From Olympic Hopeful to Trusted Adviser: Meet Carrie Ferrero of Connected2Fiber

Carrie Ferrero never expected to start a career in telecom. But she's glad she did.

James Anderson, Senior News Editor

July 9, 2021

7 Min Read

No commodity in the channel matters more than trust, according to Carrie Ferrero of Connected2Fiber.

Ferrero, a sales engineering lead for Connected2Fiber and an Alliance of Channel Women board member, has worked hard to earn trust in her career. And as a woman in a male-dominated industry, it hasn’t come easily.


Connected2Fiber’s Carrie Ferrero

“There aren’t very many women that sit at the executive table. Each day you’re striving to learn more and earn your seat to make a difference in the industry, using your experience or using the knowledge base you have,” Ferrero said. “That struggle is significant for women in technology. It’s not easy to gain a seat at the table. To be heard or to drive a decision. You face that every day, and it’s real.”

But Ferrero has earned her seat at the table, and now she’s helping other women make that journey.

“It’s a difficult path, but it’s also an exciting path,” she told Channel Futures.

A Dramatic Pivot

She had never planned on a career in technology. Ferrero had been banking on her softball career, and for good reason. She had played well in college — well enough to earn a spot on the Olympic team.

“I had my life so figured out, but it usually never works out that way,” she said.

The injury bug hit her. Surgeries on her pitching arm forced her to find a new career.

See the other familiar faces on the Channel Partners Editorial and Business Advisory Boards.

She found her first job in telecommunications when a friend referred her. The prospective employer provided a quoting engine that automated pricing for carriers. Ferrero would ultimately work as an account manager. She figured the job might help her build a solid career, but the telecom aspect worried her.

To be fair, most people who enter the carrier services channel didn’t originally plan on that.

“Most people who fall into the channel do not fall into it through educating at college with how to buy and sell connectivity. It doesn’t work that way,” she said.

But Ferrero had special reason to doubt the opportunity; she didn’t know anything about technology.

“I hardly knew how to turn a computer on. I didn’t know what bandwidth meant. Literally, I did not know anything about technology. I was afraid of it. I was intimidated by it,” she said.

She would need to start from scratch. Her employer – still a small company at the time – didn’t provide any training materials she could use to familiarize herself with the industry. She would need to take a hands-on approach. Instead of learning from books and manuals, she would learn from people.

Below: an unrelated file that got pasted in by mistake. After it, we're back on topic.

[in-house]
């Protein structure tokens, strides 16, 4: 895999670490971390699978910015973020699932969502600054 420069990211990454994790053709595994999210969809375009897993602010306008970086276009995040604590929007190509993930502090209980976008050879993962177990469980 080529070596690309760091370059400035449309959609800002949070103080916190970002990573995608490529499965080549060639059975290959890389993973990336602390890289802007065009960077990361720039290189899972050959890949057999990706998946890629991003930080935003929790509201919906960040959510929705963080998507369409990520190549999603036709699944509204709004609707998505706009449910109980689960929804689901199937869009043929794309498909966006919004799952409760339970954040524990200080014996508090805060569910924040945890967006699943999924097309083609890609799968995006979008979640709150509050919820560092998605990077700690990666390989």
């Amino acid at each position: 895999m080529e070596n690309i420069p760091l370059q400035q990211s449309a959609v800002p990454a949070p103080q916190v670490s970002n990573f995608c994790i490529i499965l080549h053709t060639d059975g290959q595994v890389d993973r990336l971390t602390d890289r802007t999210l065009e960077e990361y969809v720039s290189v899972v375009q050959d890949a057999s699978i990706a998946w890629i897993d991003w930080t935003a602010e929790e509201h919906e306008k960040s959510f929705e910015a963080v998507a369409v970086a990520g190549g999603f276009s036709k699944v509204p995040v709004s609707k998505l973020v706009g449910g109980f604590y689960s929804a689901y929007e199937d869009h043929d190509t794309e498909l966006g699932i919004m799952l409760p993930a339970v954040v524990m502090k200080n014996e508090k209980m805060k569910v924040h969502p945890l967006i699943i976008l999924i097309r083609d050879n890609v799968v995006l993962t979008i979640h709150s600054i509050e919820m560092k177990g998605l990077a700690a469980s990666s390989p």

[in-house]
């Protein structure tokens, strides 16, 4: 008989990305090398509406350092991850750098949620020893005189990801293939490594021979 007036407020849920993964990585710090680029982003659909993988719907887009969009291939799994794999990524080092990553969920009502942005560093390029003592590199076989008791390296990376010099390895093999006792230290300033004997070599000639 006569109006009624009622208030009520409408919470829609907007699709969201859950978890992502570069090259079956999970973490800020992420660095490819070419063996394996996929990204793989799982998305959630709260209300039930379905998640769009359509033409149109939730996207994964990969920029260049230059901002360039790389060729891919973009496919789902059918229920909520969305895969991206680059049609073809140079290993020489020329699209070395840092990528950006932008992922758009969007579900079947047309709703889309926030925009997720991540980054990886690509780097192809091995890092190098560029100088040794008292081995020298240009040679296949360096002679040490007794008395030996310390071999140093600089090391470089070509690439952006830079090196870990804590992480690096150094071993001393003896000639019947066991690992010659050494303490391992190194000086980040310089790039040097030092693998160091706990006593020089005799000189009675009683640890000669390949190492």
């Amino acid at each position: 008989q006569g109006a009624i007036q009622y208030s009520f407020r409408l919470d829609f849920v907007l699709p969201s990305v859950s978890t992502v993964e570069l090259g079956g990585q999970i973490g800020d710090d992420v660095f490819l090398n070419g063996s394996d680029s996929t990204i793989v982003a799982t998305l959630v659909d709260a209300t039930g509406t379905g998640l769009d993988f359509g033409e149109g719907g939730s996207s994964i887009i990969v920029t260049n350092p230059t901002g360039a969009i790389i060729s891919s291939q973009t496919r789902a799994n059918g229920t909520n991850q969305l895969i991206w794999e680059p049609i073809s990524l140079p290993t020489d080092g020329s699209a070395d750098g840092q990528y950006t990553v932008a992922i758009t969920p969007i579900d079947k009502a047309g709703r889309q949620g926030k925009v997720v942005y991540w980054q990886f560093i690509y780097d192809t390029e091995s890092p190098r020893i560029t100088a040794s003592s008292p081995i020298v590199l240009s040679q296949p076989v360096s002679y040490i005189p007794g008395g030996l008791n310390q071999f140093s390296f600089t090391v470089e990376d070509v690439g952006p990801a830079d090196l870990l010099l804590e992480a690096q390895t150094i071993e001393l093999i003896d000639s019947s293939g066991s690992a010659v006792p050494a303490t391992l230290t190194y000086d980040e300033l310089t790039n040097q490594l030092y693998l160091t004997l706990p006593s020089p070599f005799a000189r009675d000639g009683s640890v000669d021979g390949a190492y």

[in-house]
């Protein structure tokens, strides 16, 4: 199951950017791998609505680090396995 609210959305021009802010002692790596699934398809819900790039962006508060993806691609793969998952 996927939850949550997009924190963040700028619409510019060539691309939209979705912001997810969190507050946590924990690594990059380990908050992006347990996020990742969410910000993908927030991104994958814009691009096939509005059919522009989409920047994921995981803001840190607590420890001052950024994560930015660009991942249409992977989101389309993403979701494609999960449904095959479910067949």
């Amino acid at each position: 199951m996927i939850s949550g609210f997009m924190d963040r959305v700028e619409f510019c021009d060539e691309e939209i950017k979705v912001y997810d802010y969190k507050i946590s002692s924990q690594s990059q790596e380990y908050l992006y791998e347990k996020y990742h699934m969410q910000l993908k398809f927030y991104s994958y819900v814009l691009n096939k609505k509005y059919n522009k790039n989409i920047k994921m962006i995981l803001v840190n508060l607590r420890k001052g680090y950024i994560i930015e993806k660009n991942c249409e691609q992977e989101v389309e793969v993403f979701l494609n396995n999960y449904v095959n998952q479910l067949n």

Ferrero started by listening to the seven colleagues that shared a room with her. She paid attention to what the developers said. She paid attention to what the CEO (and salesperson) said. Then she examined code and figured out how to break it down backward.

“I would listen to every single conversation I could, and I would just soak it in, and then I would go try it,” she said.

She loved the learning process.

“I felt like I was challenged every day,” she said. “Things were moving every day and changing, and I could solve problems and help people and make relationships and build trust.”

But she was still battling for a seat at the table.

A Breakthrough

She remembers when she knew that she possessed the skill set required to excel in the industry. A Tier 1 carrier had come to her company asking if it could help with a very complicated process. Ferrero brought the problem back to the developers to ask them what it would require and how much it would cost. But the developers told her it couldn’t be done.

Ferrero didn’t buy that.

“Well, anything can be done,” she said. “The question is, do you want to, what’s the cost of the resource, what are you going to charge for it and how long is it going to take?”

Although Ferrero didn’t know the answer to the carrier’s problem, she …

… certainly wasn’t going to say no. Her intuition told her that her team could complete this request.

“I remember going back to this customer and saying, ‘You know, I don’t have the answer today, but give me until tomorrow. I need to think on it,'” she said.

Ferrero returned home and woke up the next day with an idea. She presented her plan to the CEO, the president and the developer that had told her no.

They were impressed. She came back to the carrier with the cost and the timeline. Her company won the deal.